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Evaluating the Addition of Total Androgen Suppression to Radiation versus Radiation Alone for Locally Advanced Prostate Cancer

US Oncology Review, 2005;1(1):1-4 DOI: http://doi.org/10.17925/OHR.2005.00.00.1m

Abstract:

Introduction
The combination of androgen suppression and radiation is becoming the standard treatment for men with locally advanced adenocarcinoma of the prostate.This article will outline the rationale, clinical studies supporting its use, toxicity, and cost associated with the use of combination androgen suppression and radiation in the treatment of men with locally advanced adenocarcinoma of the prostate.

Rationale for Androgen Blockade in Prostate Cancer
Androgens regulate the growth and synthetic activity of the prostate gland.

Testosterone, the primary circulating androgen, is converted to its active form, alphadihydrotestosterone, by 5-alpha-reductase, and forms a complex with the dihydrotestosterone-binding domain of the androgen receptor. This complex then alters the structure of the DNA-binding domain allowing it to reversibly bind DNA sequences and androgen response elements in promoter or enhancer regions of androgenregulated genes. This response can be manifested as stimulation of cell division, inhibition of apoptosis, or cellular differentiation.

Androgen deprivation is one of the oldest treatments for adenocarcinoma of the prostate. Huggins won the 1966 Nobel Prize for Physiology and Medicine for reporting on the effects of androgen deprivation in men with adenocarcinoma of the prostate.1,2 Three effects have been noted when androgen deprivation is combined with radiation in the treatment of adenocarcinoma of the prostate:

• Androgen deprivation will result in tumor volume reduction that could enhance the response of radiation by decreasing the total number of viable clonogens.

• Androgen deprivation may eradicate tumor deposits outside of the radiation field.

• A supra-additive apoptotic effect has been reported in a human prostate cancer cell line when androgen ablation precedes a single fraction of radiation treatment by three days.3

Clinical Trials Evaluating Androgen Deprivation in Patients with Prostate Cancer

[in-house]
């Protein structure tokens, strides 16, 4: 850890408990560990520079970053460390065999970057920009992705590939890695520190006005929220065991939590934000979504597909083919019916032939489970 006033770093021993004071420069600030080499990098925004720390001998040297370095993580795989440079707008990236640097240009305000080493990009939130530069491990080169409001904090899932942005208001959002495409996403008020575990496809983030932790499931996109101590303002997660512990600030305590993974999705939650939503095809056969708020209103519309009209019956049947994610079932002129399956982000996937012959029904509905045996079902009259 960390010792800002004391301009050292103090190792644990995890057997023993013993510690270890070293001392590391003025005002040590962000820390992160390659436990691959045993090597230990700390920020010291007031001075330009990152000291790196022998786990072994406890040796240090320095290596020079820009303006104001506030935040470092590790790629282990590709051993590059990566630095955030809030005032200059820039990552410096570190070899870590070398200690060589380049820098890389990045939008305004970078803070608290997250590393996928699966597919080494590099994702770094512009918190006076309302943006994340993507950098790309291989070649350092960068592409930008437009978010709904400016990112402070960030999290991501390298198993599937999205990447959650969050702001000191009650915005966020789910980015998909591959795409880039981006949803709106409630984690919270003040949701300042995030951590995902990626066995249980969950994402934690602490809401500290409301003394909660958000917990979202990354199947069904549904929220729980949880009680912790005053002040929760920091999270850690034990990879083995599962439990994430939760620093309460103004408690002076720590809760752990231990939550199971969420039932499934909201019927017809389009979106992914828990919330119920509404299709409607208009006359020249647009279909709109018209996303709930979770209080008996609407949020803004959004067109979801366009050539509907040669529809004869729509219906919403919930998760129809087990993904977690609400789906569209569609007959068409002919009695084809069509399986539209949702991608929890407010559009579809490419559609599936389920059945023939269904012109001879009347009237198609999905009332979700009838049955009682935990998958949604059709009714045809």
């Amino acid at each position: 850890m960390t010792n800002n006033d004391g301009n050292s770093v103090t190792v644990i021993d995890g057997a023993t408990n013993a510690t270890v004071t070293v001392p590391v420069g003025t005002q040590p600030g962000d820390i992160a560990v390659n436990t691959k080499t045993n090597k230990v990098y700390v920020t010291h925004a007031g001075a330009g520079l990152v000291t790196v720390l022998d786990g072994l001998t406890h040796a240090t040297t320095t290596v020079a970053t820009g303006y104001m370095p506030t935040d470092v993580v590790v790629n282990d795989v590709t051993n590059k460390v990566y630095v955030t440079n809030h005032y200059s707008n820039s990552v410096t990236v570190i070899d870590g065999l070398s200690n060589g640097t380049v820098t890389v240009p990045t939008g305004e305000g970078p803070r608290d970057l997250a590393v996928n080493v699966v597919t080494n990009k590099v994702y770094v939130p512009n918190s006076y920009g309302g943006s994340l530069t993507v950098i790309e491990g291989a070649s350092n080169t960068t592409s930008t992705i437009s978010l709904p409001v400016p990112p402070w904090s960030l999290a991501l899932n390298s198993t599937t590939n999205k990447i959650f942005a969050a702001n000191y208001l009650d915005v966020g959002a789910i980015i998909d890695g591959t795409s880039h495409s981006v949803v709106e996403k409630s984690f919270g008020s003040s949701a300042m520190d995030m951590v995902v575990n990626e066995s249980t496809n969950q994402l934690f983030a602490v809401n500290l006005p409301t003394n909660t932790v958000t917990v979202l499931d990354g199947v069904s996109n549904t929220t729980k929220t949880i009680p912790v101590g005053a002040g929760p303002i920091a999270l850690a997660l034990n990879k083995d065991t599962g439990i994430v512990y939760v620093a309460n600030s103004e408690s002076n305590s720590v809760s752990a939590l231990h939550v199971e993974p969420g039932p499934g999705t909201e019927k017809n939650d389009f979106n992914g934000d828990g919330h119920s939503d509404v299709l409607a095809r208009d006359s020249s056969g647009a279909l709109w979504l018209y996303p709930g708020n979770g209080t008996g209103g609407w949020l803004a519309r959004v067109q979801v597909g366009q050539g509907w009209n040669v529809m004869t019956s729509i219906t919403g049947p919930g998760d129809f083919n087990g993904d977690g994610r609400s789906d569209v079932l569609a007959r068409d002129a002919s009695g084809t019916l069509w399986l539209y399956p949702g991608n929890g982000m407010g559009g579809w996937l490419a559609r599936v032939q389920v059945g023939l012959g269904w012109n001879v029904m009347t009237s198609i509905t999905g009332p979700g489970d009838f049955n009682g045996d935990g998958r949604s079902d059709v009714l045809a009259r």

The Radiation Therapy Oncology Group (RTOG) has published numerous clinical trials investigating the addition of androgen suppression to radiation in the treatment of locally advanced prostate cancer. RTOG 75–06 was one of the first trials reporting on a possible survival benefit from the use of androgen suppression with radiation.4,5 This trial was designed to compare pelvic irradiation followed by a boost to the prostate with pelvic and periaortic irradiation followed by a boost to the prostate in the treatment of patients with clinical stage C adenocarcinoma with or without pelvic lymph node metastases, or patients with stage A2 and B disease with pelvic lymph node involvement. Patients were not randomized or stratified based upon hormone use, which could be either estrogen and/or orchiectomy. A disproportionally higher percentage of patients receiving hormone use had unfavorable lesions, but it appeared that hormones counteracted the effect of a higher proportion of histologically unfavorable lesions.5 A trend toward improved local control was also noted in patients receiving hormone therapy. Future RTOG clinical trials incorporating androgen suppression as a cytoreductive agent were designed based upon the results of RTOG 75–06.

RTOG 83–07, a phase II clinical trial,was designed to compare the efficacy and toxicity of megestrol acetate with diethylstilbestrol (DES). Hormones were given two months prior to and during radiation in the treatment of patients with bulky stage B (T2B) or Stage C (T3) adenocarcinoma.6 Patients received 44–46 Gray (Gy) to the regional lymphatics followed by a boost of 20–25Gy to the prostate target in 1.8–2.0Gy fractions. DES produced a statistically significant greater median decrease in testosterone compared with megestrol acetate; however, no difference was noted in primary tumor clearance at two years between study arms. Loco-regional recurrence was also comparable between arms at 16% versus 21% at seven years for megestrol acetate and DES respectively, with the rate of distant metastasis also not statistically different between the two arms. Because a clear-cut superiority was not documented between either drug, the RTOG became interested in using a luteinizing hormone-releasing hormone (LHRH), goserelin, and an anti-androgen, flutamide.